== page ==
Sharma Climbing BCN has weekly group sessions where climbers work on physical conditioning and climbing technique. Also, the staff regularly organizes “gym to crag” courses to transition from indoor to outdoor climbing for those with the ganas to do so.
While we don’t want to scare you, it’s important to note that Sharma Climbing BCN’s boulders can be quite high: up to 4.8 meters (16 feet). We are aware of a few accidents in Sharma Barcelona that we either witnessed directly or heard from reliable sources. Therefore, we recommend you to be quite careful with high routes and to project carefully. Planned falls are generally safe, but unexpected ones can be dangerous at such height, even with thick crash pads.
Are you wondering whether you’ll get to meet Chris Sharma if you come to one of his locations? The answer is yes. If you come regularly, you’re bound to bump into him like I did (he was very wholesome and friendly). I actually saw him a few more times after that and other climbers told me that he’s often around. So yeah, you’ll see him.
2. Bloc District
C/ de Zamora, 96-106
Access: metro Marina
Single-entry price: 12 euros
Monthly membership: 45-65 euros
Matrícula: 30-60 euros (free for the yearly plan)
Shoe rental: yes
Located in downtown Barcelona next to metro station Marina, Bloc District (4) is a little gem to slot in a good practice on a busy day. While not as big as Sharma BCN, it offers a wide variety of routes for all levels with frequent enough setting not to get bored.
In terms of bouldering styles, you can find almost everything. There’s an arch with overhang problems (for beginners too), vertical walls to work on footwork precision and balance, and a few comp problems to mimic what you can see from your favorite athletes in bouldering competitions.
Bloc District also has a training area with a few hangboards and a moonboard. Unfortunately, there are no weights like in Sharma. They also recently added a designated stretching area in one corner, which helps to prevent the training area from being overcrowded.
With its convenient central location at the beginning of Poblenou, the gym can get quite busy, especially in the evenings where the many employees of nearby companies come to train after work. The vibe is quite international; you’ll hear many people speaking English. Nonetheless, many locals train there too, so you’ll still get a chance to practice your Catalan or Castellano if that’s what you’re looking for.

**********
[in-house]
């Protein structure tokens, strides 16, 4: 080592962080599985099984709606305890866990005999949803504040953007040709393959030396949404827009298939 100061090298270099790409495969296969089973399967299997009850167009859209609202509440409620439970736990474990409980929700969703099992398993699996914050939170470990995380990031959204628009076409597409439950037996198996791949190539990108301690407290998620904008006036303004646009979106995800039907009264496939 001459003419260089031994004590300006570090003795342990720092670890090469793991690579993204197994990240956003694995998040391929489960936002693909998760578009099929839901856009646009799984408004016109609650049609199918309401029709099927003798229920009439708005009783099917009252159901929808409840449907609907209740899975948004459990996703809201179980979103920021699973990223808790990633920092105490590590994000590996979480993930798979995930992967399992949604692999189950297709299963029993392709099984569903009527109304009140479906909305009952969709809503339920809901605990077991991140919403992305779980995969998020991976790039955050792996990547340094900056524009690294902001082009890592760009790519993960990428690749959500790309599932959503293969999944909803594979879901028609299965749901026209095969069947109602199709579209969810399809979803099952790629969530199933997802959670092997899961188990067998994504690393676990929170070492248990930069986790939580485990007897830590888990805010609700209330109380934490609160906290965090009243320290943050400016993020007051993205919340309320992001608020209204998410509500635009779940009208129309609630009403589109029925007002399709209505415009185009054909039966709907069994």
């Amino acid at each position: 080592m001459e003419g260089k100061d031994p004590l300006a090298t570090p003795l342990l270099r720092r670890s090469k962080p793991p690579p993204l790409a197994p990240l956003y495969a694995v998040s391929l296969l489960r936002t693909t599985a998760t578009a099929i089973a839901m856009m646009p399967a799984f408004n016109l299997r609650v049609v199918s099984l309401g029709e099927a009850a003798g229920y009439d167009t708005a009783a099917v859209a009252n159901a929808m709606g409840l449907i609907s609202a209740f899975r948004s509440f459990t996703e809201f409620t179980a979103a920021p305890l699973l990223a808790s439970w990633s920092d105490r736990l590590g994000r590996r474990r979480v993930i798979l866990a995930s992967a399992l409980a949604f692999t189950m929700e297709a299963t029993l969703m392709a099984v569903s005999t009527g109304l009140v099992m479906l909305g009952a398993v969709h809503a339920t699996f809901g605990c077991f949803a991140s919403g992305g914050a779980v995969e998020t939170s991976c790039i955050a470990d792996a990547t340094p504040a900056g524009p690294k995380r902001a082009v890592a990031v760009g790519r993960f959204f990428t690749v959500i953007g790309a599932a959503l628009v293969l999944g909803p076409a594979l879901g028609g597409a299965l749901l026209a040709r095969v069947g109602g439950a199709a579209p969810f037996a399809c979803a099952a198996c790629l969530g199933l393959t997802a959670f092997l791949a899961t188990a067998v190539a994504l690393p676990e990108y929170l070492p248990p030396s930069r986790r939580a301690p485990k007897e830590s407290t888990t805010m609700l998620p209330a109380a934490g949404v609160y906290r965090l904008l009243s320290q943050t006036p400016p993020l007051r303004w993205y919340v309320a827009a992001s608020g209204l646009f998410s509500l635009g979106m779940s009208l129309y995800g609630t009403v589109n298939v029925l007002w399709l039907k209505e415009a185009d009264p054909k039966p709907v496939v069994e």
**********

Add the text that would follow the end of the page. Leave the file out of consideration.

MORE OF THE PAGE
Tip: go to Three Marks after your session to enjoy one of the best coffee in Barcelona.
3. Climbat La Foixarda
C/ de la Foixarda, 14-18
Access: bus only
Bouldering, auto-belay, and lead climbing.
Single-entry price: 9-13.5 euros
Monthly membership: 36-55 euros
Matrícula: 85 euros (free for the yearly plan)
Shoe rental: yes
We spoiled you with Sharma and Bloc District. Indeed, these spots are relatively new with a big crew to take care of things and making sure you enjoy a great climbing experience.
Not to say that Climbat (5) is derelict, but it’s rougher. First, no one checks what you’re doing (at least when I was there). You can use one of the many auto-belays or lead climb without supervision. While quite big (larger than Bloc District but smaller than Sharma Barcelona), the facilities feel a bit worn out and dirty.
However, it would be unfair to dismiss Climbat La Foixarda because it doesn’t offer a pristine experience. When it comes purely to climbing, it proposes a great variety of bouldering and roped climbing routes, which translates into an infinity of training variations depending on what you want to focus on.
If you can’t go to Sharma Gavà but want to practice roped climbing, it’s probably your best option in Barcelona. Not only that, it’s slightly cheaper than the other climbing gyms.
Hidden in Montjuïc, a beautiful hill in Poble Sec, you almost feel like you’re not in Barcelona anymore as you visit la Foixarda. The area is secluded from the rest of the city, with few buildings, and it’s a pleasure to walk back through this green haven, daydreaming after an intense climbing session.
The gym also feels like a local place in the sense that most people speak Catalan, and there are fewer foreigners than in Bloc District or the Sharma gym. The atmosphere is friendly, and you can hang back with a beer at the bar after climbing.
Tip: if you’d prefer to practice outdoors but in the city, check out the urban climbing zone la Foixarda, located in a tunnel at the end of the street.
So, what your favorite climbing gym in Barcelona? Let us know in the comments!
Barcelona’s registered population grows again (retrieved on 05/19/2023)
Adjuntament de Barcelona, March 2023
9a Poblenou (retrieved on 05/19/2023)
Sharma Climbing Gavà (retrieved on 05/19/2023)
Sharma Climbing Barcelona (retrieved on 05/19/2023)
Bloc District (retrieved on 05/19/2023)
Climbat La Foixarda (retrieved on 05/19/2023)